Mexico seeks to join South Africa’s genocide case against Israel at ICJ

In its declaration, Mexico outlined the obstruction of humanitarian assistance and destruction of cultural heritage

MEE staff

Mexican President Andres Manuel Lopez Obrador speaks during a press conference in Mexico City, on 11 April 2024 (Alfredo Estrella/AFP)

Mexico has filed a declaration of intervention in South Africa’s genocide case against Israel before the International Court of Justice (ICJ) on Tuesday, the ICJ announced in a press release.

Mexico’s move places it on a growing list of countries accusing Israel of violating the UN’s 1948 Genocide Convention.

Since January, Columbia and Libya have also declared their intention to join the case. Other countries including Egypt and Turkey have said they will join.  

Nicaragua also applied to join the case under Article 62 of the ICJ Statute, while Columbia requested a different type of intervention under Article 63 of the Statute, which allows signatories to assist the court in construing the provisions of the Convention in question in this case. 

Article 63 states that any signatory to the Genocide Convention can intervene in a case because it is an international treaty whose interpretation impacts all parties. Mexico cited this in its declaration to the court.

Mexico said genocide can be carried out during armed conflict and said “the core of the crime of genocide lies in the perpetrator’s intent to destroy the targeted group”.

“The Genocide Convention not only proscribes mass killings, but also a broader array of conducts brought together by the intention to destroy, in whole or in part, a national, ethnical, racial or religious group,” Mexico said.

In its application, Mexico raised the issue of the deliberate obstruction of humanitarian assistance as a “conduct generating conditions for the partial or total destruction of a protected group and its gender-differentiated effects”.

“In that sense, Mexico upholds the position that denial of access to humanitarian aid, to the extent that it creates conditions of life calculated to cause serious bodily and mental harm to members of a group, as well as to bring about its partial or total physical destruction, must be examined to the light of Article II of the Convention on against Genocide.”

The application also outlines the destruction of cultural heritage.

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“It is Mexico’s position that the massive destruction of cultural property and the eradication of any cultural symbol related to a group can be construed as acts aimed to accomplish the severe harming of a group, diminishing or even destroying the connection between culture and the self-determination and identity of a population, in terms of Article II(b) of the Convention.”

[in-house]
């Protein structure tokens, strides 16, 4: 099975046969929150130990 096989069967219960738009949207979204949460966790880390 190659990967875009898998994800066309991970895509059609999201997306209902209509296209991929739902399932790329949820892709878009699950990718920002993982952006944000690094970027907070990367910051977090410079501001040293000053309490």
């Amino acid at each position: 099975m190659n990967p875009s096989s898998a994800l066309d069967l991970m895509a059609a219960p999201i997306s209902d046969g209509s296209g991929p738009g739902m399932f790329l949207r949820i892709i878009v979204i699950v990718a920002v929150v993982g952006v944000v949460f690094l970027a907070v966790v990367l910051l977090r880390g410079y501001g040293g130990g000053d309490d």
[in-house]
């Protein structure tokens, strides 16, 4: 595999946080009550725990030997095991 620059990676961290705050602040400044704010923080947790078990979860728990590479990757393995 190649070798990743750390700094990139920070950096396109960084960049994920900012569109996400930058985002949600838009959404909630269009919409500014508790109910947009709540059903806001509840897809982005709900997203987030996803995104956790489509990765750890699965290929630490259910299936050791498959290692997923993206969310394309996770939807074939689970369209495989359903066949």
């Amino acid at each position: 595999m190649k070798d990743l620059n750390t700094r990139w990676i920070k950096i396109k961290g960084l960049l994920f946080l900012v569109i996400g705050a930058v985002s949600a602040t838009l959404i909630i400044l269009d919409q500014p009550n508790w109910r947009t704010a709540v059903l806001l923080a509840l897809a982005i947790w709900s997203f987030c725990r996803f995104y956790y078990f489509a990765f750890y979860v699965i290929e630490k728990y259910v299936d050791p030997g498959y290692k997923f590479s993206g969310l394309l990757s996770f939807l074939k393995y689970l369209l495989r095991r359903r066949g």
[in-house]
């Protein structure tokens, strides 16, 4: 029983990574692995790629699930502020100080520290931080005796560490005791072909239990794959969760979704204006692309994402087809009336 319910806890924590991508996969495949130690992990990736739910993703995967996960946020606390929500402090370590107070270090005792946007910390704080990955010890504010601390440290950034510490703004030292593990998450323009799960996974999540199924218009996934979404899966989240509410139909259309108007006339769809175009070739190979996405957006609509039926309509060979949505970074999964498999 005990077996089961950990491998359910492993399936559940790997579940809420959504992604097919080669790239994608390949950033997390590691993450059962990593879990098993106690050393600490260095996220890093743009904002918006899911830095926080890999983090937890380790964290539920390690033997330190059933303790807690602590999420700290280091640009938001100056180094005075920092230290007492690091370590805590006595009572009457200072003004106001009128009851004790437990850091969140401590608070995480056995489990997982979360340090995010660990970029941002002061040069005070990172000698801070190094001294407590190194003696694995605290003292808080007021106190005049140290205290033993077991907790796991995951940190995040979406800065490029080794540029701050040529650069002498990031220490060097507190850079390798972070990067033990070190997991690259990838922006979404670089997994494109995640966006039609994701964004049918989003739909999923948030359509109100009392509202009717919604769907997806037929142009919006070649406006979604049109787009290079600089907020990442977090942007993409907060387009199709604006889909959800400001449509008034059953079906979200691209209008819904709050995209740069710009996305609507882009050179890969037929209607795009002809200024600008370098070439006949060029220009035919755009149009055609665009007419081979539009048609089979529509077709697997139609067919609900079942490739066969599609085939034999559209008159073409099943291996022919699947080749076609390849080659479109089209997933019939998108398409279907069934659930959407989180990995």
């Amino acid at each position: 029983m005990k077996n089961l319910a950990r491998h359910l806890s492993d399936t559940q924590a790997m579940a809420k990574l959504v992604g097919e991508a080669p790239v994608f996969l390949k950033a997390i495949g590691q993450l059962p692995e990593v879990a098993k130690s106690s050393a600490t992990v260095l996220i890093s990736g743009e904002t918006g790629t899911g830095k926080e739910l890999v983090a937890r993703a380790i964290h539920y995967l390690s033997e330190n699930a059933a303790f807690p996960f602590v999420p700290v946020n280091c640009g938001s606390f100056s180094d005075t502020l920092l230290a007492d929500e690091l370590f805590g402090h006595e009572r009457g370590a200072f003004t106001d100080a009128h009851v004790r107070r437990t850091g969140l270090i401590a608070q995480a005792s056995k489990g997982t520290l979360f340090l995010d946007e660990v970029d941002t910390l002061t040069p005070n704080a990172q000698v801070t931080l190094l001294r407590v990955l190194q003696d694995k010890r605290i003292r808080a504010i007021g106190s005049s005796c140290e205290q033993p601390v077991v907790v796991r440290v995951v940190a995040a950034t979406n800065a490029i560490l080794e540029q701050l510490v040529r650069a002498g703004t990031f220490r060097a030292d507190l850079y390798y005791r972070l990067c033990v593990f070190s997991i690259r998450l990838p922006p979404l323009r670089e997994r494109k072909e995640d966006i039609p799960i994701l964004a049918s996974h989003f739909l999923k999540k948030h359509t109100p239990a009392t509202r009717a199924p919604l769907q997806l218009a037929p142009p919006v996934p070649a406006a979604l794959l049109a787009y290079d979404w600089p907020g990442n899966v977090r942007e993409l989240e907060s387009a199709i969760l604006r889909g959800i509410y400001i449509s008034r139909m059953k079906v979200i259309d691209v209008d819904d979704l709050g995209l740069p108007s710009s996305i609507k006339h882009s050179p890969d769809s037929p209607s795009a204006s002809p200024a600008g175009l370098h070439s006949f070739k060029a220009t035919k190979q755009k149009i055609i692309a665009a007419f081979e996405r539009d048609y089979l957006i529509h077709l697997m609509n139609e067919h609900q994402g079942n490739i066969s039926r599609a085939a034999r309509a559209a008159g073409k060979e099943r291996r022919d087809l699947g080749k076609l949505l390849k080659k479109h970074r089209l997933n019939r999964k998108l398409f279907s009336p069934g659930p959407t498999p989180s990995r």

Mexico’s decision to intervene in the case comes as the ICJ has moved to limit the conduct of Israel’s war on Gaza. In a ruling in May, the court ruled to restrict Israel’s offensive on Rafah, the southern Gaza border city where roughly 1.5 million Palestinians had been sheltering.

“The state of Israel shall (…) immediately halt its military offensive, and any other action in the Rafah governorate, which may inflict on the Palestinian group in Gaza conditions of life that could bring about its physical destruction in whole or in part,” the court said.

The decision followed a request by South Africa for new emergency measures from the court in response to Israel’s offensive in Rafah.

No decision has been made yet on whether Mexico’s application is admissible by the ICJ.

International isolation

Mexico’s decision adds to Israel’s international isolation. The International Criminal Court (ICC) chief prosecutor Karim Khan applied earlier this month for arrest warrants against Israeli Prime Minister Benjamin Netanyahu and Defence Minister Yoav Gallant for war crimes and crimes against humanity, as well as Hamas leaders Yahya Sinwar, Ismail Haniyeh and Mohammed Deif.

Israeli and Hamas leaders are facing a range of charges before the ICC for their roles in alleged war crimes and crimes against humanity during Israel’s war on Gaza and the 7 October Hamas-led attack on southern Israel.

The application was based on evidence collected by the prosecutor during his visit to Israel, Ramallah in the occupied West Bank, and Egypt’s Rafah on the border with Gaza. Khan, however, has not visited Gaza, as his requests to enter the enclave for investigation have been declined by the Israeli government. 

The charges against both sides are pursuant to Article 7 on crimes against humanity and Article 8 on war crimes of the Rome Statute that established the ICC, and all suspects are identified as “co-perpetrators” and “superiors” with criminal responsibility for the alleged crimes.

War crimes are committed in the context of international or non-international armed conflicts, while crimes against humanity might be perpetrated during war or peacetime. The prosecutor described the situation in Palestine and Israel as both an international armed conflict between Israel and Palestine as two states, and a non-international armed conflict between Israel and Hamas as a non-state actor. 

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